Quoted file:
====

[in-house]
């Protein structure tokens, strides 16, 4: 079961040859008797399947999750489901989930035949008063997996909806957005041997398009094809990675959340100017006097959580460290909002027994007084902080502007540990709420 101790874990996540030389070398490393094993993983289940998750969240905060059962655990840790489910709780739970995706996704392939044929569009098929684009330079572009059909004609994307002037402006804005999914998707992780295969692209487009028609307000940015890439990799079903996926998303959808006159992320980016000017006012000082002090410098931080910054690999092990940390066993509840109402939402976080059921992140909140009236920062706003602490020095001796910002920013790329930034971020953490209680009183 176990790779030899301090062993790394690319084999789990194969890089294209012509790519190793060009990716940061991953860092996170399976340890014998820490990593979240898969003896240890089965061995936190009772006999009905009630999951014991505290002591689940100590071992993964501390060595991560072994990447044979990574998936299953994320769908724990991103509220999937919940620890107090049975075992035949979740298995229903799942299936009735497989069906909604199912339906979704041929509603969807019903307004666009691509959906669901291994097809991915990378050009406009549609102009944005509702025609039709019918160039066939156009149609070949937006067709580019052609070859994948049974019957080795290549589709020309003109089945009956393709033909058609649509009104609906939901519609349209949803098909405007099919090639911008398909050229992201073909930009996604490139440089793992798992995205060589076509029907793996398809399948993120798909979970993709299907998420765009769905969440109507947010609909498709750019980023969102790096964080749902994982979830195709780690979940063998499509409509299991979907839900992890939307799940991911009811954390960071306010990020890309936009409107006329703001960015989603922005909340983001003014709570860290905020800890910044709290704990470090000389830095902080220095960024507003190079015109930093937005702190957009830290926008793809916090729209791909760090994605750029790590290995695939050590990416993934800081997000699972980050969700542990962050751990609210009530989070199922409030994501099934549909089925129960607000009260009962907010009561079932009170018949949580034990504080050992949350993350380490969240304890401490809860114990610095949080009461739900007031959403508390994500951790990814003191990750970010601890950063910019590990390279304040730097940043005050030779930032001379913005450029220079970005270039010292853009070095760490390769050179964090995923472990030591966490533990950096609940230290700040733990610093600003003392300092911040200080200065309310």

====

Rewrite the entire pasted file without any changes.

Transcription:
[in-house]
């Protein structure tokens, strides 16, 4: 079961040859008797399947999750489901989930035949008063997996909806957005041997398009094809990675959340100017006097959580460290909002027994007084902080502007540990709420 101790874990996540030389070398490393094993993983289940998750969240905060059962655990840790489910709780739970995706996704392939044929569009098929684009330079572009059909004609994307002037402006804005999914998707992780295969692209487009028609307000940015890439990799079903996926998303959808006159992320980016000017006012000082002090410098931080910054690999092990940390066993509840109402939402976080059921992140909140009236920062706003602490020095001796910002920013790329930034971020953490209680009183 176990790779030899301090062993790394690319084999789990194969890089294209012509790519190793060009990716940061991953860092996170399976340890014998820490990593979240898969003896240890089965061995936190009772006999009905009630999951014991505290002591689940100590071992993964501390060595991560072994990447044979990574998936299953994320769908724990991103509220999937919940620890107090049975075992035949979740298995229903799942299936009735497989069906909604199912339906979704041929509603969807019903307004666009691509959906669901291994097809991915990378050009406009549609102009944005509702025609039709019918160039066939156009149609070949937006067709580019052609070859994948049974019957080795290549589709020309003109089945009956393709033909058609649509009104609906939901519609349209949803098909405007099919090639911008398909050229992201073909930009996604490139440089793992798992995205060589076509029907793996398809399948993120798909979970993709299907998420765009769905969440109507947010609909498709750019980023969102790096964080749902994982979830195709780690979940063998499509409509299991979907839900992890939307799940991911009811954390960071306010990020890309936009409107006329703001960015989603922005909340983001003014709570860290905020800890910044709290704990470090000389830095902080220095960024507003190079015109930093937005702190957009830290926008793809916090729209791909760090994605750029790590290995695939050590990416993934800081997000699972980050969700542990962050751990609210009530989070199922409030994501099934549909089925129960607000009260009962907010009561079932009170018949949580034990504080050992949350993350380490969240304890401490809860114990610095949080009461739900007031959403508390994500951790990814003191990750970010601890950063910019590990390279304040730097940043005050030779930032001379913005450029220079970005270039010292853009070095760490390769050179964090995923472990030591966490533990950096609940230290700040733990610093600003003392300092911040200080200065309310």